FCA did not respond when asked by Bloomberg for a comment. A DOJ spokesman declined to comment.
      Source: Bloomberg

      View full article
    • By William Maley
      A day after the EPA announced an investigation into possible emission violations with Fiat Chrysler Automobiles' 3.0L EcoDiesel V6, the Department of Justice has now opened its own investigation.
      Bloomberg has learned from sources that the U.S. Justice Department has opened a criminal investigation into FCA's possible violations of the Clean Air Act. As we reported yesterday, the EPA said FCA did not disclose eight different software programs used on the 3.0L EcoDiesel V6. In lab tests, the engine used in the Jeep Grand Cherokee and Ram 1500 exceeded more emissions when driven at high speeds or for extended periods.
      We should note this isn't the only investigation being done by the DOJ into FCA. Last year, the DOJ started investigating the company over possible fraud for inflating sales numbers.
      FCA did not respond when asked by Bloomberg for a comment. A DOJ spokesman declined to comment.
      Source: Bloomberg
    • By William Maley
      Fiat Chrysler Automobiles finds itself in hot water, this time with the EPA. During a conference call this morning, the agency accused FCA of violating diesel emission standards on 104,000 Jeep Grand Cherokee and Ram 1500 models equipped with the 3.0L EcoDiesel from 2014 to 2016. They are also accused of failing to disclose eight different software programs. The EPA alleges the software used on these models allowed them to produce excess pollution. At the moment, the EPA isn't calling the software a defeat device as FCA haven't explained the purpose of this software.
      “Failing to disclose software that affects emissions in a vehicle’s engine is a serious violation of the law, which can result in harmful pollution in the air we breathe. We continue to investigate the nature and impact of these devices,” said Cynthia Giles, assistant administrator for EPA’s Office of Enforcement and Compliance Assurance in a statement. 
      In lab tests done by the EPA, the 3.0L EcoDiesel meet emission standards. But at high speeds or driving for extended periods, the effectiveness of the emission's system was reduced by the software.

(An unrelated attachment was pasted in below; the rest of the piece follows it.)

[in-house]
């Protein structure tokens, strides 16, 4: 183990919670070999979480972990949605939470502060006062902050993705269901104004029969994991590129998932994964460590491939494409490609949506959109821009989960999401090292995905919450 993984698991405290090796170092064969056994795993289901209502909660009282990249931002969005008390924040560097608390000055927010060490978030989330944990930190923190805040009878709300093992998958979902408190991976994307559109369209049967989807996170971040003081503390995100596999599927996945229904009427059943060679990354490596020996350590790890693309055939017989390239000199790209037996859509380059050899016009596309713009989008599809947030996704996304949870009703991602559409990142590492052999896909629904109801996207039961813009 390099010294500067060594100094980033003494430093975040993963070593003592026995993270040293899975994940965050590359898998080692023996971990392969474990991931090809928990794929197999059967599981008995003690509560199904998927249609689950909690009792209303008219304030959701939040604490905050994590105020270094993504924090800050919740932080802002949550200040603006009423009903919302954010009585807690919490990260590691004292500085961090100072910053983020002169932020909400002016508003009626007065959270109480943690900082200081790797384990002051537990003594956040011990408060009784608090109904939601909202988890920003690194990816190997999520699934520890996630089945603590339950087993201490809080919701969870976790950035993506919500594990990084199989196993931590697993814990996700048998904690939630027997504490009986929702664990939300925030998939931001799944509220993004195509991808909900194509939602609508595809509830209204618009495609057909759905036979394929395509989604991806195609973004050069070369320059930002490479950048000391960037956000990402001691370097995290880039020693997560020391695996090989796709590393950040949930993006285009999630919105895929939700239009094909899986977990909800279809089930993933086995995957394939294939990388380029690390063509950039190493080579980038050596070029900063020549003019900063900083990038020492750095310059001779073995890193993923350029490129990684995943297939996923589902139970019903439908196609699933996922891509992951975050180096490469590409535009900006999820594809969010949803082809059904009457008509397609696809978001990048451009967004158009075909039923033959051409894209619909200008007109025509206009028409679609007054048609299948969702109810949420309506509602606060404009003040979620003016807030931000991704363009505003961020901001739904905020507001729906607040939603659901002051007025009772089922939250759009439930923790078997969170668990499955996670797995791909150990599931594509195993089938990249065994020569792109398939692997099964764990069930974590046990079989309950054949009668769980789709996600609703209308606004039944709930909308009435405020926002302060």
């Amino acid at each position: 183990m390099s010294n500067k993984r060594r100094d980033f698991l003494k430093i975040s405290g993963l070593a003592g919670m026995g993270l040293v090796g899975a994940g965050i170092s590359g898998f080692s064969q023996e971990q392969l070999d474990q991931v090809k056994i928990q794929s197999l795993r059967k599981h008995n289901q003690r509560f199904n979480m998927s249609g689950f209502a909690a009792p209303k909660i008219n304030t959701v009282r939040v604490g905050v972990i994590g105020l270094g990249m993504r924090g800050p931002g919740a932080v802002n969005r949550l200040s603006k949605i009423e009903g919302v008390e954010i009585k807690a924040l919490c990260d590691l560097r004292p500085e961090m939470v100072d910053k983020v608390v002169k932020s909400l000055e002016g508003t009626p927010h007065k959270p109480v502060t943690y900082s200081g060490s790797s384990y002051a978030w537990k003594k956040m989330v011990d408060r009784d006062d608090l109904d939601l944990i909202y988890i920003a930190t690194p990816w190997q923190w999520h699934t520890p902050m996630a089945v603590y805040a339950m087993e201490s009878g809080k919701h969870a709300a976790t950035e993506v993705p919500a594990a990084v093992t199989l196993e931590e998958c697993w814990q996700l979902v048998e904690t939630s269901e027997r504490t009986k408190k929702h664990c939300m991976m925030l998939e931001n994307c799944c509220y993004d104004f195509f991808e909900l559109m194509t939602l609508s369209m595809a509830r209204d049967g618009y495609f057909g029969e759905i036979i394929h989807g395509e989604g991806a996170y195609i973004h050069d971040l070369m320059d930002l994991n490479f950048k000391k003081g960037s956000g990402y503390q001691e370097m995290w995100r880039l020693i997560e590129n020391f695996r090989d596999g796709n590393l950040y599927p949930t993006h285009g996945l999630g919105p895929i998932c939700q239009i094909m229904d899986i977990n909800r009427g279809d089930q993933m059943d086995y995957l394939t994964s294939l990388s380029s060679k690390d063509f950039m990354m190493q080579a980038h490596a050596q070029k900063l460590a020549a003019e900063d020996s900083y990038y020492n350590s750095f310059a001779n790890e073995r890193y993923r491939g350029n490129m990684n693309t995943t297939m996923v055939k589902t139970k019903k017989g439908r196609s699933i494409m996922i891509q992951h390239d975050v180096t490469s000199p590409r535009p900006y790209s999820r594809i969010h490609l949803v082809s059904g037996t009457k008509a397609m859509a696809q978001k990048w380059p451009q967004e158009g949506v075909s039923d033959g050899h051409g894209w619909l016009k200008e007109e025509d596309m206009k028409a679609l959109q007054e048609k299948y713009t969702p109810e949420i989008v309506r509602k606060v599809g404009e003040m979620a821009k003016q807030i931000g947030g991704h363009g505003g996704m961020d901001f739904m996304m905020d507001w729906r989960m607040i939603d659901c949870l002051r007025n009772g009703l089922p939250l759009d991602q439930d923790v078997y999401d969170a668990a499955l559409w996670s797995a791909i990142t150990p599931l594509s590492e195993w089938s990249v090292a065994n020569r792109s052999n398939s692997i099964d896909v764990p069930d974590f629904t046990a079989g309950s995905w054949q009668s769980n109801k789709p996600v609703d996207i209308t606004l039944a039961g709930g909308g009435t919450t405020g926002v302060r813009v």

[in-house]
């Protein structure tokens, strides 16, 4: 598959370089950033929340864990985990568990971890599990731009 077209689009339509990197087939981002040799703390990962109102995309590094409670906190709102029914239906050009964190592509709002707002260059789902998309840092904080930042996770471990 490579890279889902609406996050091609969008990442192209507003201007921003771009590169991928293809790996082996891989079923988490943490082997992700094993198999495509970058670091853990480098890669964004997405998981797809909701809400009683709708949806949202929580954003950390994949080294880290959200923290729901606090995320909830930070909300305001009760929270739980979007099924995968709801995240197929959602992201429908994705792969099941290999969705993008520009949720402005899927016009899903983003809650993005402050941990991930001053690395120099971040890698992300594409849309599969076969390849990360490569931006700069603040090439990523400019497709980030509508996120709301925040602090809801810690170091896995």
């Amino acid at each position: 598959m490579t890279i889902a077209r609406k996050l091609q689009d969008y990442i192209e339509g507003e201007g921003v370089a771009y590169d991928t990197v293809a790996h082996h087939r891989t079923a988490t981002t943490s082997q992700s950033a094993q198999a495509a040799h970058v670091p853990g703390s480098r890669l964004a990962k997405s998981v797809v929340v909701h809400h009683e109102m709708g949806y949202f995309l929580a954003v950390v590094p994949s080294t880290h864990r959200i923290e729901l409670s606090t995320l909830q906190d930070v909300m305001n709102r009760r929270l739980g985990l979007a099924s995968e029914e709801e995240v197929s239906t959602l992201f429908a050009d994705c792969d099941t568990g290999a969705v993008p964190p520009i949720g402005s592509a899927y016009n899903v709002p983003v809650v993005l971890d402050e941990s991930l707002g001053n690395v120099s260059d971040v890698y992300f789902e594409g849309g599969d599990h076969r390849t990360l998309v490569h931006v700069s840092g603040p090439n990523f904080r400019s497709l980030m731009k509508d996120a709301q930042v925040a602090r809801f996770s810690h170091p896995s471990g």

This possibly explains why the 2017 Grand Cherokee and Ram 1500 EcoDiesel haven't been given the ok by the EPA as we reported last year.
      The EPA says there is no immediate action for owners to take as the vehicles are safe and legal to drive while the investigation continues. FCA could be fined as much $44,539 per vehicle if they are found to be violating the Clean Air Act (about $4.6 billion).
      In a statement obtained by Bloomberg, FCA said it “intends to work with the incoming administration to present its case and resolve this matter fairly and equitably and to assure the EPA and FCA US customers that the company's diesel-powered vehicles meet all applicable regulatory requirements."
      FCA's stock price dropped 16 percent to $9.30 after the news broke. Soon after, trading on the stock was halted.
      We'll be watching this and update this story as more information comes in.
      Source: Reuters, Bloomberg , USA Today , EPA, FCA
      Press Releases are on Page 2


      EPA Notifies Fiat Chrysler of Clean Air Act Violations
      FCA allegedly installed and failed to disclose software that increases air pollution from vehicles WASHINGTON – The U.S. Environmental Protection Agency (EPA) today issued a notice of violation to Fiat Chrysler Automobiles N.V. and FCA US LLC (collectively FCA) for alleged violations of the Clean Air Act for installing and failing to disclose engine management software in light-duty model year 2014, 2015 and 2016 Jeep Grand Cherokees and Dodge Ram 1500 trucks with 3.0 liter diesel engines sold in the United States. The undisclosed software results in increased emissions of nitrogen oxides (NOx) from the vehicles. The allegations cover roughly 104,000 vehicles. EPA is working in coordination with the California Air Resources Board (CARB), which has also issued a notice of violation to FCA. EPA and CARB have both initiated investigations based on FCA’s alleged actions.